[Dixielandjazz] Norfolk VA DJ band at the ballpark

Charlie Hooks charliehooks at earthlink.net
Wed Apr 2 09:53:36 PST 2003

on 4/1/03 11:29 PM, Don Gumpert at dongumpert at cox.net wrote:

> Charlie, you have no idea how much we have always enjoyed the band at the
> Cubs games!  At one time, Atlanta had a great jazz band - last time I was
> there and had a chance to talk to one of the band members, found out he was
> actually with the Atlanta Symphony and just picking up a few extra
> dollars...and knew very little about dixieland jazz.  Sad.
> Regards,
> Sandy Gumpert

Ah, Sandy!

    Would that CSO players here in Chicago could make extra bucks in the
dixieland field--i.e., that the bucks were there to be made!

    Our principal clarinet, Larry Coombs, could play it-- but then, Larry
can play anything--literally anything: all kinds of jazz.

    Our French horn player, Dale Clevinger, arguably the best in the world
at present, tries to play jazz and fails miserably.  But he won't give up,
and we all admire him for being willing to make a fool of himself if that's
what happens.  Dale is such a monster player that he doesn't have to prove
one damn thing musically, so he just has fun--which is the point of playing
jazz, right?


>> on 4/1/03 5:12 PM, Bill Biffle at bbiffle at swcp.com wrote:
>>> Can anyone involved in that help me with the logistics of this?  Anyone
> else
>>> have any experience along these lines?
>> Yeah, I've had a great deal of experience.  I was part of the Chicago Cubs
>> band for several years.  Here's what you do:
>> Get a tuba player with leather lips.
>> The others are trumpet, trombone, clarinet.
>> No drummer.  Maybe a washboard, if you need the rhythm.
>> Plan to play (down at the gate) the people into the park for at least a
> half
>> hour, more like an hour, well before game time. [There's where you can
>> really show off your band; inside during game time, your band is a far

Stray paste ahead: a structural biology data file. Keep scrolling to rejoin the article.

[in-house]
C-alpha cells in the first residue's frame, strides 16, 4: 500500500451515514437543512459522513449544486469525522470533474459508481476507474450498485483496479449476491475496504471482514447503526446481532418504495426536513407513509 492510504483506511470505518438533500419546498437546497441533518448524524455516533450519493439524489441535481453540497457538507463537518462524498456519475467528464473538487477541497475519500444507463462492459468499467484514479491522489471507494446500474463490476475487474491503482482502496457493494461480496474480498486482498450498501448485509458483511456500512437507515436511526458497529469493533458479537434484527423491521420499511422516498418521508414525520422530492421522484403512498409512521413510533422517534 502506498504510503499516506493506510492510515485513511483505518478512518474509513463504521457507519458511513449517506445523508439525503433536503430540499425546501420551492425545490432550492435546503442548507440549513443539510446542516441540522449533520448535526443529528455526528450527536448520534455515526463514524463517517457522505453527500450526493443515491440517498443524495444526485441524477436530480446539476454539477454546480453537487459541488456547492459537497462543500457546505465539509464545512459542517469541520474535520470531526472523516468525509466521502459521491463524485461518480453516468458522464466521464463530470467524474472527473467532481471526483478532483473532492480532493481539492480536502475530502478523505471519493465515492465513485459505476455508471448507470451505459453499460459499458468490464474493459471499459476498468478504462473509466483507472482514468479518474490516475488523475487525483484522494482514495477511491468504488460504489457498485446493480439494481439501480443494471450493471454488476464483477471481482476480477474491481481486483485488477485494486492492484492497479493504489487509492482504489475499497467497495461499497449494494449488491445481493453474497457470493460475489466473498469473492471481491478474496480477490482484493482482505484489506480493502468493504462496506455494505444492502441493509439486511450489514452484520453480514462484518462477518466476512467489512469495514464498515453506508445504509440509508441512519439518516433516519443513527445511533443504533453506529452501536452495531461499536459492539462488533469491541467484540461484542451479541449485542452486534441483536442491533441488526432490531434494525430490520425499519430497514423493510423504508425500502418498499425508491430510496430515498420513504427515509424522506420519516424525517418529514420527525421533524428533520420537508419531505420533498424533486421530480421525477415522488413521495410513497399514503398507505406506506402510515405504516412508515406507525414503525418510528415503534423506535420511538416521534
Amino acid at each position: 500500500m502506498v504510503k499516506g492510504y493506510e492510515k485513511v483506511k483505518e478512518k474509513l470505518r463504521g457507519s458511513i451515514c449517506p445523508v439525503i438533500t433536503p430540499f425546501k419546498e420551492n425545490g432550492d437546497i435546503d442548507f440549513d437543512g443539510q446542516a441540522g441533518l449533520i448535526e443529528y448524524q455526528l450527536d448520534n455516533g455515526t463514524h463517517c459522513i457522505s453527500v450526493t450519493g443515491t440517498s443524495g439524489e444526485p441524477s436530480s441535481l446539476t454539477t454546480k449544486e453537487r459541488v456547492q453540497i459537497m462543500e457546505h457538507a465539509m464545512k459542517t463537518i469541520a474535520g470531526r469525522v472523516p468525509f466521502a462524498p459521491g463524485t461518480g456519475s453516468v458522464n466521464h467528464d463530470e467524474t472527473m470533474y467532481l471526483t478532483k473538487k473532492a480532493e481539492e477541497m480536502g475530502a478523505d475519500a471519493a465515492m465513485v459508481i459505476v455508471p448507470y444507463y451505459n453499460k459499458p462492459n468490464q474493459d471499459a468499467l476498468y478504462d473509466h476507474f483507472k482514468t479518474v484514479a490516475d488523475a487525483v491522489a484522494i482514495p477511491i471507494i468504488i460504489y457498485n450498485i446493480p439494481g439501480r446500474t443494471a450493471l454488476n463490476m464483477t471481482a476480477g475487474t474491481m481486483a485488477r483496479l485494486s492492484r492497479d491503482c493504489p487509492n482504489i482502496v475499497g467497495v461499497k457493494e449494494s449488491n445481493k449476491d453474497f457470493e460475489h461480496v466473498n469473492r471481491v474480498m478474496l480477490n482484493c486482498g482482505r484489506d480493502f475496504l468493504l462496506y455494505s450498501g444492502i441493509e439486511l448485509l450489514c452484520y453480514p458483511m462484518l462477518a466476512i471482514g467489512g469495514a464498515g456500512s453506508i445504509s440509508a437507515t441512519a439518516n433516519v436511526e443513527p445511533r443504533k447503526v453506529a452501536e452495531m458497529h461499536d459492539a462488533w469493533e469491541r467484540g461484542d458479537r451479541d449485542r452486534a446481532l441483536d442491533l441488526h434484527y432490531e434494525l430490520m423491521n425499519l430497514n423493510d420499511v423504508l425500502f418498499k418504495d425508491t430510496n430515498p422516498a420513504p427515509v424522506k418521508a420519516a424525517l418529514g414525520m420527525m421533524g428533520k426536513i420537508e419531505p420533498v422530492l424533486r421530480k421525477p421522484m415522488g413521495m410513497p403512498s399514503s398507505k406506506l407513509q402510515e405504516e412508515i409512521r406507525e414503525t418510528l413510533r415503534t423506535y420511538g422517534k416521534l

> away
>> second attraction to the game itself; so be content: entertain the crowd
>> BEFORE the game and between innings.]
>> NEVER PLAY A NOTE while the game is in play in any way.  No one wants to
>> hear you then, and if you cover something they need to hear, they'll hate
>> you!  (And management will fire you.)
>> Scout out, before you ever do this, 18 different positions within the
> stands
>> (go down there and look at them) where the band can play, rotating around
>> the park, between innings.  Plan to BE THERE in those positions, ready to
>> play instantly on the third out!
>> Play!  From that third out until just before the pitcher throws the first
>> pitch on the next inning.  Then be instantly silent and MOVE to next
>> location.  Get into position. Play again on THAT third out, then move
> again.
>> Plan at some point to have the ballpark announcer spotlight you and let
> you
>> play a tune through the PA system (like at a midpoint in the game) so
> people
>> will pick up your name--or, at least, your presence--at this event!  The
>> bottom of the 5th inning works well...the top of the 6th.   Play a tune
> over
>> the mike and make sure they talk about you.
>> The seventh inning stretch in Wrigley Field was always given over to
> singing
>> "Take Me Out to the Ball Game" with Harry Carey leaning out of the press
> box
>> and waving his arms!  [Some good memories there!].
>> Anyway, the point is that by the ninth inning you:
>> 1. Have been all around the field in every possible position; and
>> 2. Are ready to get the hell out of the stadium and out of the parking
>> lot ahead of the crowd.
>> Which reminds me: get good parking spaces reserved for your guys: because
>> they are going to have gigs AFTER the game and they will need to get to
>> their cars and get the hell out of the area.
>> Your job should stop at the end of the 8th inning.  Your contract should
>> state that clearly.  Most games, the traffic will be heavy even before
> that;
>> take care of your guys all you can!  Get the hell out of there and get to
>> your other jobs.
>> Have fun: make money!  Anything I've left out, yell at me off list!
>> And for all his I owe Ted Butterman, long time Cubs band leader, who
>> invented even the NEED for a Cubs band, sold it to management, and has
> kept
>> it going for a double decade!  Ted doesn't just deserve a lot of credit:
> he
>> deserves ALL the credit.
>> Charlie
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